In a bid to raise bilateral ties and bring them in tune with contemporary reality, India and Bhutan have reviewed and agreed to upgrade the India–Bhutan Friendship Treaty of 1949.
The new treaty, to replace the one signed on August 8, 1949 in Darjeeling, will reflect the contemporary nature of the relationship and lay the foundation for future development of ties, spokesman for the External Affairs Ministry Navtej Sarna said.
The existing treaty was inherited from the British, an official said, and reflected colonial values, including the need for Bhutan to consult India on the conduct of its foreign policy.
India and Bhutan share what Sarna called the "closest relationship", politically, strategically and economically, based on "the firm foundations of historical ties, shared interests and mutually beneficial cooperation."
Bhutan launched a military offensive in December 2004, led by the then monarch Jigme Singye Wangchuk, against militants and insurgents from the Indian northeast who had taken refuge in the forests along the Indo-Bhutanese border. The gesture was widely appreciated in India as an "exemplary gesture of friendship", a senior official said.
The renewal and upgradation of relations in the treaty assumes added significance with insurgents of the United Liberation Front of Assam (ULFA) having conducted a series of terrorist raids in Assam early this month.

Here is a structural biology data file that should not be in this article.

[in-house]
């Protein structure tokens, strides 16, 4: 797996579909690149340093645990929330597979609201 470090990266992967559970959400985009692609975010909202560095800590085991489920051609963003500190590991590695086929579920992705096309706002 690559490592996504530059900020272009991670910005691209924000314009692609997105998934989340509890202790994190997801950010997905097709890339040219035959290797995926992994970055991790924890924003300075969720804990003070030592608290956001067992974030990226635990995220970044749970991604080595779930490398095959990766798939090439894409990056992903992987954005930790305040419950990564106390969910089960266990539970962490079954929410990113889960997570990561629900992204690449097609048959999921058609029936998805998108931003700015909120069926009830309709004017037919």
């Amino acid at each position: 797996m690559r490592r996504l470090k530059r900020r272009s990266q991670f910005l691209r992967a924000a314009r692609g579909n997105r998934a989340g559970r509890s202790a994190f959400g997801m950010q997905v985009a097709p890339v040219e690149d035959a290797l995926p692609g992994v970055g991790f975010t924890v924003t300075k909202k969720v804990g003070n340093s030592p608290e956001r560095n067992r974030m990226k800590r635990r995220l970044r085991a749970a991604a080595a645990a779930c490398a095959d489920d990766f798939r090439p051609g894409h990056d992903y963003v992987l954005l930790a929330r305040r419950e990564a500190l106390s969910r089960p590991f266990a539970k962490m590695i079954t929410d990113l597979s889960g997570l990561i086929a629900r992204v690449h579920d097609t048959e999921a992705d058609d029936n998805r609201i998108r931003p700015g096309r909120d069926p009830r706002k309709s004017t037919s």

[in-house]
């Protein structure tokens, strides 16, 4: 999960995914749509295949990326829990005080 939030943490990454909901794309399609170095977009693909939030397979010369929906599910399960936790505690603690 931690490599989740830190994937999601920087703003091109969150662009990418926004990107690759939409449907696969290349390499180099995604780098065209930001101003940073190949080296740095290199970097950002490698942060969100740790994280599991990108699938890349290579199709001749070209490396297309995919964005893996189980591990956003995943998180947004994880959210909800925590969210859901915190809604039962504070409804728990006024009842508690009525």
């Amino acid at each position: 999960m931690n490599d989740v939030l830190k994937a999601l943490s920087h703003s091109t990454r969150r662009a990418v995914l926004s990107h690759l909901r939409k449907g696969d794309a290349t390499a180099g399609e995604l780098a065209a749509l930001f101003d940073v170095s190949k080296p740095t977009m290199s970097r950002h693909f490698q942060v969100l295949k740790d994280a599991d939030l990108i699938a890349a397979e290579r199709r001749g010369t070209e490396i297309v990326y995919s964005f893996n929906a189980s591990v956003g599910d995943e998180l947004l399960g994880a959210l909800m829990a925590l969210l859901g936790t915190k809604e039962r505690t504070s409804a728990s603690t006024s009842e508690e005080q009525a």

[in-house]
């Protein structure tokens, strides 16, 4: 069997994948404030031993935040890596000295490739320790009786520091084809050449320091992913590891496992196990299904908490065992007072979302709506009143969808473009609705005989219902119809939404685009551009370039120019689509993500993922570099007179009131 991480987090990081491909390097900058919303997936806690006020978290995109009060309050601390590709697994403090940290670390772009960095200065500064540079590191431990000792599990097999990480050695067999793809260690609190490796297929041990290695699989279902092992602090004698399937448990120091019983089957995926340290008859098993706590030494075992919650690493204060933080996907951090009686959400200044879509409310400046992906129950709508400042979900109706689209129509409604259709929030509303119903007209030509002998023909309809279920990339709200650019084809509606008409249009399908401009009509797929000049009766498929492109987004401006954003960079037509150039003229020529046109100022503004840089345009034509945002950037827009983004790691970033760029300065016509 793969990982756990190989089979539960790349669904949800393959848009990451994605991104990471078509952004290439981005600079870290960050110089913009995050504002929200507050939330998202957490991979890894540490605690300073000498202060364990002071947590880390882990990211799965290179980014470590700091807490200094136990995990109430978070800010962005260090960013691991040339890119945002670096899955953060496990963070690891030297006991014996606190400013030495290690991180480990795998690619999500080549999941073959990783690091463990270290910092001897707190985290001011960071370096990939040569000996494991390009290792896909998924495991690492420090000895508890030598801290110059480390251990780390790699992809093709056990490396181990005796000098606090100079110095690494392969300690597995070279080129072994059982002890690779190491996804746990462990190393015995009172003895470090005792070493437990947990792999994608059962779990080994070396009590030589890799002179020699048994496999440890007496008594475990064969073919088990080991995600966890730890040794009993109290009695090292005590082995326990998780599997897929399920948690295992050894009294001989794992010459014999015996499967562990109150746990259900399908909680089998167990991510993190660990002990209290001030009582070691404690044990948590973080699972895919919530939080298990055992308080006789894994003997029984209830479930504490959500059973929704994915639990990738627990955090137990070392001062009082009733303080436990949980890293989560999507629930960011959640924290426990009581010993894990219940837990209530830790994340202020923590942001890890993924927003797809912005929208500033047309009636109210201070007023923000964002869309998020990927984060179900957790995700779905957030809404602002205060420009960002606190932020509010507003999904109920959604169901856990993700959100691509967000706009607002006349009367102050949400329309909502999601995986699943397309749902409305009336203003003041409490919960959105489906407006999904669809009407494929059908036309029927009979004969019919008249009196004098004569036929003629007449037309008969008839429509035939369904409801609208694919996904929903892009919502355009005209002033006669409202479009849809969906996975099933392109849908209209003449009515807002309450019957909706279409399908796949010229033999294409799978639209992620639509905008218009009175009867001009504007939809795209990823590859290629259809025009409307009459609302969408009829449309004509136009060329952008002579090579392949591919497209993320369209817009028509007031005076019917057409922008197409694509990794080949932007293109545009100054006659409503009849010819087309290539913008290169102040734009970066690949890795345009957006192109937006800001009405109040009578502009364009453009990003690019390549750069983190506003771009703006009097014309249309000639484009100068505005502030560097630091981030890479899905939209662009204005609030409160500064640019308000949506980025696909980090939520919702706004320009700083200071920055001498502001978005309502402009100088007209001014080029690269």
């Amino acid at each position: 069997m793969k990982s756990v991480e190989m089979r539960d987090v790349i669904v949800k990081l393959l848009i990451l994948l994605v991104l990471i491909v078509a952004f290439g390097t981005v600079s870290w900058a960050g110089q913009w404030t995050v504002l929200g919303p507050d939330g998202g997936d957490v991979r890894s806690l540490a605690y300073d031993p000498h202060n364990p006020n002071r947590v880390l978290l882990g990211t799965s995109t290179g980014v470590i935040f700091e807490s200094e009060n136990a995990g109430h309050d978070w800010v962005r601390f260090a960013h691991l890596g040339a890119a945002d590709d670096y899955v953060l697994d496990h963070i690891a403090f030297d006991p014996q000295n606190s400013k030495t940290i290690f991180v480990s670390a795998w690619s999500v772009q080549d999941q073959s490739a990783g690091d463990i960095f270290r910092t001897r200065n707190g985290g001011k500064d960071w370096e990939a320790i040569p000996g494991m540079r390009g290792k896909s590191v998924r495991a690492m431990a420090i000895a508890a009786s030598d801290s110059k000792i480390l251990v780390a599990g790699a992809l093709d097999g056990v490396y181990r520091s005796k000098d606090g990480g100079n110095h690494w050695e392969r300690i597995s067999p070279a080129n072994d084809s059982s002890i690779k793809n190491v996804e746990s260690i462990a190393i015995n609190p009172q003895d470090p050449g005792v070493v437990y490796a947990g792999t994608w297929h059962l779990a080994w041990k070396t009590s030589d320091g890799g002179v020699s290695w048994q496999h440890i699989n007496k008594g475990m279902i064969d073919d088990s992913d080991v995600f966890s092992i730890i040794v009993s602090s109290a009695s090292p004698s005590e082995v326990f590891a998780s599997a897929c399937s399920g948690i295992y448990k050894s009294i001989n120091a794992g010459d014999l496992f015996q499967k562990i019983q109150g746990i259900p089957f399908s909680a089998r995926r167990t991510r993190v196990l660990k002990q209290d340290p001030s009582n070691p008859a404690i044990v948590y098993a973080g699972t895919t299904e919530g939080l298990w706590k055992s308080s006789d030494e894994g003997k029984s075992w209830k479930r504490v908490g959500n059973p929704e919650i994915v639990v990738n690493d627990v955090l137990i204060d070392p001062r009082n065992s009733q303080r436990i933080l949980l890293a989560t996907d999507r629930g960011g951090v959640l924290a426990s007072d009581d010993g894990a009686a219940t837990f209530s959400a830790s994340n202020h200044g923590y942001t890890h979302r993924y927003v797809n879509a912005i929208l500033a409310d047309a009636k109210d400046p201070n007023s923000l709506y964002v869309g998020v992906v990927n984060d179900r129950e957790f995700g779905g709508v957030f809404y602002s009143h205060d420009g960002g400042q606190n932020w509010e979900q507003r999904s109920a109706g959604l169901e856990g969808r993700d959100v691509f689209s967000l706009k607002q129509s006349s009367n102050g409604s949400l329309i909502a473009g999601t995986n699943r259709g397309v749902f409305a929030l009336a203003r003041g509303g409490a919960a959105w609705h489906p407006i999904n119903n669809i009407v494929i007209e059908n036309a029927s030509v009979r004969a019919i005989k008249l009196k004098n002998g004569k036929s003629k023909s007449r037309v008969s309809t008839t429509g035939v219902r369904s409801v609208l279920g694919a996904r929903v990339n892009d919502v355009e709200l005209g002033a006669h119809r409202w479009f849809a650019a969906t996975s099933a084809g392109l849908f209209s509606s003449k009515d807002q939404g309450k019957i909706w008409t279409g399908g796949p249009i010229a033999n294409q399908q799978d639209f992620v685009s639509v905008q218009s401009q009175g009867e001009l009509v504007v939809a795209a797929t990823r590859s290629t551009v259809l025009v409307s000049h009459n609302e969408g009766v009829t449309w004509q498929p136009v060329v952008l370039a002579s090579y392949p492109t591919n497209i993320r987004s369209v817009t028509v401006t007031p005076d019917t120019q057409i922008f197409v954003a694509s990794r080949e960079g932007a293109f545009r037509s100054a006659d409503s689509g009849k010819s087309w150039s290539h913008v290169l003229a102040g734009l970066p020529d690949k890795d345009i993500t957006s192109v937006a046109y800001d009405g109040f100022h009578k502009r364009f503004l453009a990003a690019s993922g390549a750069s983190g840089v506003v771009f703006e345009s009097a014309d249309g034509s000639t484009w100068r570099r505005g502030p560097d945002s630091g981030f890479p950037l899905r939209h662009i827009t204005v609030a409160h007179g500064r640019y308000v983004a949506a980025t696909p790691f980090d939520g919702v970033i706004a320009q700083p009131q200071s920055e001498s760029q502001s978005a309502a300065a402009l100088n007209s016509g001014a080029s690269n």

The new treaty, to be signed when new Bhutanese monarch King Jigme Khesar Namgyel Wangchuk visits India later this year, accords recognition to the changing face of Bhutan's politics and Bhutan's move towards democracy.
"The finalisation of the India-Bhutan Friendship Treaty coincides with Bhutan's transition to a Constitutional democracy and reflects the desire of both governments to put in place the framework for the future growth of our relationship," Sarna said.
"It aims to consolidate our mutually cooperative friendship in a manner that is responsive to and serves each other's national interests through close cooperation," Sarna said.
"The treaty will enable the further intensification of our relations in areas such as hydropower cooperation, trade and commerce and human resource development."
The spokesman said the government had kept all political parties informed about the background to the revision.
The prime minister and external affairs minister had called leaders of opposition parties earlier this month to discuss proposed changes and future neighbourhood policy.
While similar changes are being contemplated in a review of the Indo-Nepal Friendship Treaty of 1950, no decisions have yet been taken and no changes agreed upon, a senior official said. The Maoists want the Treaty abrogated as they consider it unequal and heavily tilted in India's favour.